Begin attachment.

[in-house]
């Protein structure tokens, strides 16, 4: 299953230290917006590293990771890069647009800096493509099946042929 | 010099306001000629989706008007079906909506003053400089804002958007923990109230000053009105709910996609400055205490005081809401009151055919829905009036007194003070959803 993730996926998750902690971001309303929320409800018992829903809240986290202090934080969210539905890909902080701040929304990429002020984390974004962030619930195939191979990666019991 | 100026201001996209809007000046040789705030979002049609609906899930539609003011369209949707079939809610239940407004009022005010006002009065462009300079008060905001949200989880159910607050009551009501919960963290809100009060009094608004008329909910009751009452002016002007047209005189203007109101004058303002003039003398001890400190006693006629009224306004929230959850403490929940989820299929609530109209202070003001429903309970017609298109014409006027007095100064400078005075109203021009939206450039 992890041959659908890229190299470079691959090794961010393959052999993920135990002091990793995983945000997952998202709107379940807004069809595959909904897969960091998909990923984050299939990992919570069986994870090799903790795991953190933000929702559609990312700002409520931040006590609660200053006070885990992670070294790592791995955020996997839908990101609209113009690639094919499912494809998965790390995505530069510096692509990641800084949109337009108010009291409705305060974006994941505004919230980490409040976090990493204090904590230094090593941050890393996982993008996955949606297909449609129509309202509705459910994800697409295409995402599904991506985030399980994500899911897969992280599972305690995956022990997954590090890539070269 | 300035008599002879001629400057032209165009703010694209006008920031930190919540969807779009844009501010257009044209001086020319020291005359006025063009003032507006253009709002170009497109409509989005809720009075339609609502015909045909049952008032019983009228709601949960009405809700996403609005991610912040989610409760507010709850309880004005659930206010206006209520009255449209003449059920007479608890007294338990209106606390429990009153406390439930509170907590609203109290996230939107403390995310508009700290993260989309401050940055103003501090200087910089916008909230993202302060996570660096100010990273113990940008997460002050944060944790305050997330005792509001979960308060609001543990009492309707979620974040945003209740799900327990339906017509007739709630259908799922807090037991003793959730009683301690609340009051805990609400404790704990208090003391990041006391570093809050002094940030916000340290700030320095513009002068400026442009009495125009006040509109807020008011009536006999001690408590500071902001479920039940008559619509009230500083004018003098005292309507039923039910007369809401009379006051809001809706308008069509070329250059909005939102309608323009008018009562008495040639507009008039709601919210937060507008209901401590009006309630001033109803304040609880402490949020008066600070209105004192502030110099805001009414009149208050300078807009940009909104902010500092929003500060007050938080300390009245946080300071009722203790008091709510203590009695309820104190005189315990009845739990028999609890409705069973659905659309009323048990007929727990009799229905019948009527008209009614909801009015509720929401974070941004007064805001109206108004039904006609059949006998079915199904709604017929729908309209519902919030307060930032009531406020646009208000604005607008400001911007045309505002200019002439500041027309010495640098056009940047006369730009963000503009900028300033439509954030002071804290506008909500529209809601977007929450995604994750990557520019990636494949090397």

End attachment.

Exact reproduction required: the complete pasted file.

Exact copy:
[in-house]
């Protein structure tokens, strides 16, 4: 299953230290917006590293990771890069647009800096493509099946042929 | 010099306001000629989706008007079906909506003053400089804002958007923990109230000053009105709910996609400055205490005081809401009151055919829905009036007194003070959803 993730996926998750902690971001309303929320409800018992829903809240986290202090934080969210539905890909902080701040929304990429002020984390974004962030619930195939191979990666019991 | 100026201001996209809007000046040789705030979002049609609906899930539609003011369209949707079939809610239940407004009022005010006002009065462009300079008060905001949200989880159910607050009551009501919960963290809100009060009094608004008329909910009751009452002016002007047209005189203007109101004058303002003039003398001890400190006693006629009224306004929230959850403490929940989820299929609530109209202070003001429903309970017609298109014409006027007095100064400078005075109203021009939206450039 992890041959659908890229190299470079691959090794961010393959052999993920135990002091990793995983945000997952998202709107379940807004069809595959909904897969960091998909990923984050299939990992919570069986994870090799903790795991953190933000929702559609990312700002409520931040006590609660200053006070885990992670070294790592791995955020996997839908990101609209113009690639094919499912494809998965790390995505530069510096692509990641800084949109337009108010009291409705305060974006994941505004919230980490409040976090990493204090904590230094090593941050890393996982993008996955949606297909449609129509309202509705459910994800697409295409995402599904991506985030399980994500899911897969992280599972305690995956022990997954590090890539070269 | 300035008599002879001629400057032209165009703010694209006008920031930190919540969807779009844009501010257009044209001086020319020291005359006025063009003032507006253009709002170009497109409509989005809720009075339609609502015909045909049952008032019983009228709601949960009405809700996403609005991610912040989610409760507010709850309880004005659930206010206006209520009255449209003449059920007479608890007294338990209106606390429990009153406390439930509170907590609203109290996230939107403390995310508009700290993260989309401050940055103003501090200087910089916008909230993202302060996570660096100010990273113990940008997460002050944060944790305050997330005792509001979960308060609001543990009492309707979620974040945003209740799900327990339906017509007739709630259908799922807090037991003793959730009683301690609340009051805990609400404790704990208090003391990041006391570093809050002094940030916000340290700030320095513009002068400026442009009495125009006040509109807020008011009536006999001690408590500071902001479920039940008559619509009230500083004018003098005292309507039923039910007369809401009379006051809001809706308008069509070329250059909005939102309608323009008018009562008495040639507009008039709601919210937060507008209901401590009006309630001033109803304040609880402490949020008066600070209105004192502030110099805001009414009149208050300078807009940009909104902010500092929003500060007050938080300390009245946080300071009722203790008091709510203590009695309820104190005189315990009845739990028999609890409705069973659905659309009323048990007929727990009799229905019948009527008209009614909801009015509720929401974070941004007064805001109206108004039904006609059949006998079915199904709604017929729908309209519902919030307060930032009531406020646009208000604005607008400001911007045309505002200019002439500041027309010495640098056009940047006369730009963000503009900028300033439509954030002071804290506008909500529209809601977007929450995604994750990557520019990636494949090397």